Up until last year, plans were underway for new coal fired units. Bridger, IPP and Hunter four. They were also looking at integrated coal, combined cycle which turns coal to a gas first before its burned lessening CO2 emissions. This new technology puts a coal fired plant at twice the cost of a regular coal fired plant.
Walje said legislation is being considered which places a carbon tax of $30-$100 per ton for every ton of C02 produced which could result in a $1,500 increase for consumers. Walje said the technologies don't exist to totally eliminate C02 and the government shouldn't put restrictions and taxes in place that they (companies) have no way of reaching. The government should focus on new technologies and making them affordable and feasible.
|Attendees visit at the Rocky Mountain Power luncheon.|
Walje said RMP installed a scrubber on Huntington one which has reduced emissions considerably.
Walje said he sees every permit for coal fired plants being challenged in the next 10 years by environmental groups, but he sees that breaking loose at some time in the future. He sees nuclear as part of the future and RMP has looked into that but right now it's very expensive in the $5 billion ball park figure and the company simply can't put that much out.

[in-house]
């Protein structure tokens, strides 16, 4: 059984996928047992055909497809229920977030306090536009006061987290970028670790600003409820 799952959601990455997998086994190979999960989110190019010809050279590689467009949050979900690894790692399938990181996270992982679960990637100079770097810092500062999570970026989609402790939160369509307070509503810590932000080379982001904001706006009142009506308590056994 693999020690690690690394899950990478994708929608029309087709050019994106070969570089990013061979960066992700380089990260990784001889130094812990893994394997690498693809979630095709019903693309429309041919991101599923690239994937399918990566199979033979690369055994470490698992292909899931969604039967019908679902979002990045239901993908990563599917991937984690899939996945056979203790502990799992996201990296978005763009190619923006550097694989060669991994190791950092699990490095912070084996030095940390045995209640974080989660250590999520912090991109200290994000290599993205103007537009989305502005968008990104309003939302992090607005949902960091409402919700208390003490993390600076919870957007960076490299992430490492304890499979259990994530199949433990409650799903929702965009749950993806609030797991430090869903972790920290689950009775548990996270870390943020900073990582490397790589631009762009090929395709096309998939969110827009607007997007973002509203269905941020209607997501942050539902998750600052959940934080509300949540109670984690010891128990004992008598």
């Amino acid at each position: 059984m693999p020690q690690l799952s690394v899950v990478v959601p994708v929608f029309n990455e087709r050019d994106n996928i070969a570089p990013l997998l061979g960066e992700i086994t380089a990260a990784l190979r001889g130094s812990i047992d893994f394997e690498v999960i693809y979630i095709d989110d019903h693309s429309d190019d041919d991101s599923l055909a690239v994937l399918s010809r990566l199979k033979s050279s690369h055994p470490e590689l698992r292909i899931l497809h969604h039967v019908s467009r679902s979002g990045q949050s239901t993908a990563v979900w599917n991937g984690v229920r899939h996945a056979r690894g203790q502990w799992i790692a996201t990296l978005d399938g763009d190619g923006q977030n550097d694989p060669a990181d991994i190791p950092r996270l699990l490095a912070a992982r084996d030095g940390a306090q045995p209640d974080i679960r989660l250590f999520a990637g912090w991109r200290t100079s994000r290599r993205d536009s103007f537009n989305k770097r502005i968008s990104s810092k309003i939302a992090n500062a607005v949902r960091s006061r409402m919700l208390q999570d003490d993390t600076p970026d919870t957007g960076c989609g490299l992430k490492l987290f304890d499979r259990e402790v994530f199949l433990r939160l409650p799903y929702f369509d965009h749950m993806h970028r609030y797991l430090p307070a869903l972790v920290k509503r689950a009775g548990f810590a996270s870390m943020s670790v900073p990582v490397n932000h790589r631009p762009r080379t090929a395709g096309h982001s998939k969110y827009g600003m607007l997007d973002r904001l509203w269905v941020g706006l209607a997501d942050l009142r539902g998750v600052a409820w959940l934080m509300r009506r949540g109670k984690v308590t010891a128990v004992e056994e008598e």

He sees the country still relying on traditional electrical facilities to handle increased loads. "I am very proud of the Carbon and Emery facilities. I hope we have been a good citizen. These counties have embraced our company and our employees. I have the ultimate respect for the people in Carbon and Emery counties," said Walje.
Walje answered a few questions from audience members. One question centered around the future of wind and natural gas.
Walje said the country needs to come to grips with what it takes to keep the country going, the focus cannot be entirely on renewables. For the next 10 years, RMP will explore wind and gas and maintain their coal generation. New transmission lines will also be added from traditional sources. They are identifying sites where those transmission lines might go. People need to concentrate on conservation of energy which lessens impacts. RMP wants to meet growth, but do it cost effectively. Some exotic forms of power could be as costly as 20 cents per kh. The cost to produce electricity has risen substantially with gas and diesel costs, steel, copper, wind turbines, concrete and all building materials have sky rocketed.
In surveys RMP has done the customer cares most about reliability and prices.